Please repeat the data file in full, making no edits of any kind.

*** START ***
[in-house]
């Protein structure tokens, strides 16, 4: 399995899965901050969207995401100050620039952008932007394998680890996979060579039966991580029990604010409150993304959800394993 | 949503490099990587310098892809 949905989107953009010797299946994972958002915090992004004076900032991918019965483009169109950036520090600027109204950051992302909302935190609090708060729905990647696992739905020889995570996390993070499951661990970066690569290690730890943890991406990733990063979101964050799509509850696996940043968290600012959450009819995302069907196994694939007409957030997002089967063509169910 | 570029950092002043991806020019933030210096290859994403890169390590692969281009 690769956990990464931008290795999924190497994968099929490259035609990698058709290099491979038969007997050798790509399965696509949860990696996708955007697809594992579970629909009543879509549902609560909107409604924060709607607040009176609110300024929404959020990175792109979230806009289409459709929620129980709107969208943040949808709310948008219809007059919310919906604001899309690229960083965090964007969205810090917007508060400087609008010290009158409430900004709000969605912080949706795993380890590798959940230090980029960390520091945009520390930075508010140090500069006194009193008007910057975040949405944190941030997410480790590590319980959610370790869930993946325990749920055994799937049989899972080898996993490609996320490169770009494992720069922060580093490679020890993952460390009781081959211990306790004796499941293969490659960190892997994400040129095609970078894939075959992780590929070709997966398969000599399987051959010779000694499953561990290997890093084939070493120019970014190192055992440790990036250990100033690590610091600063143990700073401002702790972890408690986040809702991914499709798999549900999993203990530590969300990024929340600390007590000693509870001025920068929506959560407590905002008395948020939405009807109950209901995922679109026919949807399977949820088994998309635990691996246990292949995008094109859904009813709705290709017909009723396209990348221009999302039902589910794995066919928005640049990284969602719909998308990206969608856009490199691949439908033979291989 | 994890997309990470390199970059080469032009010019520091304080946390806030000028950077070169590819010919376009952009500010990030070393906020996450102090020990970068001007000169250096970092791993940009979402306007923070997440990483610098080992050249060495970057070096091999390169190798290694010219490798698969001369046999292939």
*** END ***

[in-house]
């Protein structure tokens, strides 16, 4: 399995899965901050969207995401100050620039952008932007394998680890996979060579039966991580029990604010409150993304959800394993 | 949503490099990587310098892809 949905989107953009010797299946994972958002915090992004004076900032991918019965483009169109950036520090600027109204950051992302909302935190609090708060729905990647696992739905020889995570996390993070499951661990970066690569290690730890943890991406990733990063979101964050799509509850696996940043968290600012959450009819995302069907196994694939007409957030997002089967063509169910 | 570029950092002043991806020019933030210096290859994403890169390590692969281009 690769956990990464931008290795999924190497994968099929490259035609990698058709290099491979038969007997050798790509399965696509949860990696996708955007697809594992579970629909009543879509549902609560909107409604924060709607607040009176609110300024929404959020990175792109979230806009289409459709929620129980709107969208943040949808709310948008219809007059919310919906604001899309690229960083965090964007969205810090917007508060400087609008010290009158409430900004709000969605912080949706795993380890590798959940230090980029960390520091945009520390930075508010140090500069006194009193008007910057975040949405944190941030997410480790590590319980959610370790869930993946325990749920055994799937049989899972080898996993490609996320490169770009494992720069922060580093490679020890993952460390009781081959211990306790004796499941293969490659960190892997994400040129095609970078894939075959992780590929070709997966398969000599399987051959010779000694499953561990290997890093084939070493120019970014190192055992440790990036250990100033690590610091600063143990700073401002702790972890408690986040809702991914499709798999549900999993203990530590969300990024929340600390007590000693509870001025920068929506959560407590905002008395948020939405009807109950209901995922679109026919949807399977949820088994998309635990691996246990292949995008094109859904009813709705290709017909009723396209990348221009999302039902589910794995066919928005640049990284969602719909998308990206969608856009490199691949439908033979291989 | 994890997309990470390199970059080469032009010019520091304080946390806030000028950077070169590819010919376009952009500010990030070393906020996450102090020990970068001007000169250096970092791993940009979402306007923070997440990483610098080992050249060495970057070096091999390169190798290694010219490798698969001369046999292939």